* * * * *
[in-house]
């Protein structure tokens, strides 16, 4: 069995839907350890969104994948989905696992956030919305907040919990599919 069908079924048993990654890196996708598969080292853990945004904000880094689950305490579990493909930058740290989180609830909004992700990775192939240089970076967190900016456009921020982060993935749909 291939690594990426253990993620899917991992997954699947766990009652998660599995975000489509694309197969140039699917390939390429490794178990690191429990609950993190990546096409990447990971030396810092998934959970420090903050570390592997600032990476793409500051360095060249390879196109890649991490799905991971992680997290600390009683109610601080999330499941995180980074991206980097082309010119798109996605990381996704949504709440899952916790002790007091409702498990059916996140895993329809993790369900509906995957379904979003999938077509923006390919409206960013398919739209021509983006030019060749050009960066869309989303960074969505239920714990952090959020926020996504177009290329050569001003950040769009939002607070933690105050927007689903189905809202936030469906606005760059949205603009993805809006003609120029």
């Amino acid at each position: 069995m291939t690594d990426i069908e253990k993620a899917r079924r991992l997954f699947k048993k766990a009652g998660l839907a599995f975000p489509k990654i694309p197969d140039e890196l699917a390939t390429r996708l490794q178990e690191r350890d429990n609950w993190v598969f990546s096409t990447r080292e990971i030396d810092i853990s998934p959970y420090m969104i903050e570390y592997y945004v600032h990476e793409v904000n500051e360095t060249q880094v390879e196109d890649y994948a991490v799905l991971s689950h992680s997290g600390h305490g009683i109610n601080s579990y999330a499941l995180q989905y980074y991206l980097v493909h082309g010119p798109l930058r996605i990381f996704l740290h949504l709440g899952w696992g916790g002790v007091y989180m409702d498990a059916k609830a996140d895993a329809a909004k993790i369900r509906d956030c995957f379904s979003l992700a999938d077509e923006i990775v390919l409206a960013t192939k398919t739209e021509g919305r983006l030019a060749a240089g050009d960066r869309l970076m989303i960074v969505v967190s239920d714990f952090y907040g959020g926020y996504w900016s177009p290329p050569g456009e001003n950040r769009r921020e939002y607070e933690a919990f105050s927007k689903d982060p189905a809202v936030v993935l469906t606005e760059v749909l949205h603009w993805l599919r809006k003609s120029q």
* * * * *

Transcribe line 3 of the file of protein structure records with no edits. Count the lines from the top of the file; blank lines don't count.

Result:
């Amino acid at each position: 069995m291939t690594d990426i069908e253990k993620a899917r079924r991992l997954f699947k048993k766990a009652g998660l839907a599995f975000p489509k990654i694309p197969d140039e890196l699917a390939t390429r996708l490794q178990e690191r350890d429990n609950w993190v598969f990546s096409t990447r080292e990971i030396d810092i853990s998934p959970y420090m969104i903050e570390y592997y945004v600032h990476e793409v904000n500051e360095t060249q880094v390879e196109d890649y994948a991490v799905l991971s689950h992680s997290g600390h305490g009683i109610n601080s579990y999330a499941l995180q989905y980074y991206l980097v493909h082309g010119p798109l930058r996605i990381f996704l740290h949504l709440g899952w696992g916790g002790v007091y989180m409702d498990a059916k609830a996140d895993a329809a909004k993790i369900r509906d956030c995957f379904s979003l992700a999938d077509e923006i990775v390919l409206a960013t192939k398919t739209e021509g919305r983006l030019a060749a240089g050009d960066r869309l970076m989303i960074v969505v967190s239920d714990f952090y907040g959020g926020y996504w900016s177009p290329p050569g456009e001003n950040r769009r921020e939002y607070e933690a919990f105050s927007k689903d982060p189905a809202v936030v993935l469906t606005e760059v749909l949205h603009w993805l599919r809006k003609s120029q």